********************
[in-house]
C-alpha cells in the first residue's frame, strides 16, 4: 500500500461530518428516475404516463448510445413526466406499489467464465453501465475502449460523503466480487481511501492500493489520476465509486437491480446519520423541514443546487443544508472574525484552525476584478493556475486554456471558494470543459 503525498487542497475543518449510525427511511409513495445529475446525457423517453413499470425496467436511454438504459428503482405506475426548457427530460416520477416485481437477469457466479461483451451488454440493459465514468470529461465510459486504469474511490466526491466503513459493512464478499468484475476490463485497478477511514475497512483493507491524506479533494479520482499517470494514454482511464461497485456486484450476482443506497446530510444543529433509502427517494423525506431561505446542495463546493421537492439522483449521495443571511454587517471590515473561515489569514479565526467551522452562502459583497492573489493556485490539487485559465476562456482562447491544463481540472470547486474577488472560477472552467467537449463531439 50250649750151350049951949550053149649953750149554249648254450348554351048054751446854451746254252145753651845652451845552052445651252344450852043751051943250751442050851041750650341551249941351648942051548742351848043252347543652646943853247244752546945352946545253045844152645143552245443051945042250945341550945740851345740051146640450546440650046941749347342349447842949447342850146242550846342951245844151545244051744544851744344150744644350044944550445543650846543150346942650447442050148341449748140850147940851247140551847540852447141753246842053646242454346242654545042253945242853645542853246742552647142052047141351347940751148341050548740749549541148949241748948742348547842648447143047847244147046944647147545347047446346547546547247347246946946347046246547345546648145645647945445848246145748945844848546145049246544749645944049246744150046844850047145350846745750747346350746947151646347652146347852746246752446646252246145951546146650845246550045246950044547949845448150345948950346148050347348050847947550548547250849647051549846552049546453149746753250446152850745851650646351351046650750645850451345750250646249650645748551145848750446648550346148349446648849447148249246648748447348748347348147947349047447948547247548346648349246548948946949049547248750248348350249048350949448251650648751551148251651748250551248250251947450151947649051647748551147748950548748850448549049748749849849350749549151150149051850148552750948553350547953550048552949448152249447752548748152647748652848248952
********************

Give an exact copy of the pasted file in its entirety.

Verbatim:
[in-house]
C-alpha cells in the first residue's frame, strides 16, 4: 500500500461530518428516475404516463448510445413526466406499489467464465453501465475502449460523503466480487481511501492500493489520476465509486437491480446519520423541514443546487443544508472574525484552525476584478493556475486554456471558494470543459 503525498487542497475543518449510525427511511409513495445529475446525457423517453413499470425496467436511454438504459428503482405506475426548457427530460416520477416485481437477469457466479461483451451488454440493459465514468470529461465510459486504469474511490466526491466503513459493512464478499468484475476490463485497478477511514475497512483493507491524506479533494479520482499517470494514454482511464461497485456486484450476482443506497446530510444543529433509502427517494423525506431561505446542495463546493421537492439522483449521495443571511454587517471590515473561515489569514479565526467551522452562502459583497492573489493556485490539487485559465476562456482562447491544463481540472470547486474577488472560477472552467467537449463531439 50250649750151350049951949550053149649953750149554249648254450348554351048054751446854451746254252145753651845652451845552052445651252344450852043751051943250751442050851041750650341551249941351648942051548742351848043252347543652646943853247244752546945352946545253045844152645143552245443051945042250945341550945740851345740051146640450546440650046941749347342349447842949447342850146242550846342951245844151545244051744544851744344150744644350044944550445543650846543150346942650447442050148341449748140850147940851247140551847540852447141753246842053646242454346242654545042253945242853645542853246742552647142052047141351347940751148341050548740749549541148949241748948742348547842648447143047847244147046944647147545347047446346547546547247347246946946347046246547345546648145645647945445848246145748945844848546145049246544749645944049246744150046844850047145350846745750747346350746947151646347652146347852746246752446646252246145951546146650845246550045246950044547949845448150345948950346148050347348050847947550548547250849647051549846552049546453149746753250446152850745851650646351351046650750645850451345750250646249650645748551145848750446648550346148349446648849447148249246648748447348748347348147947349047447948547247548346648349246548948946949049547248750248348350249048350949448251650648751551148251651748250551248250251947450151947649051647748551147748950548748850448549049748749849849350749549151150149051850148552750948553350547953550048552949448152249447752548748152647748652848248952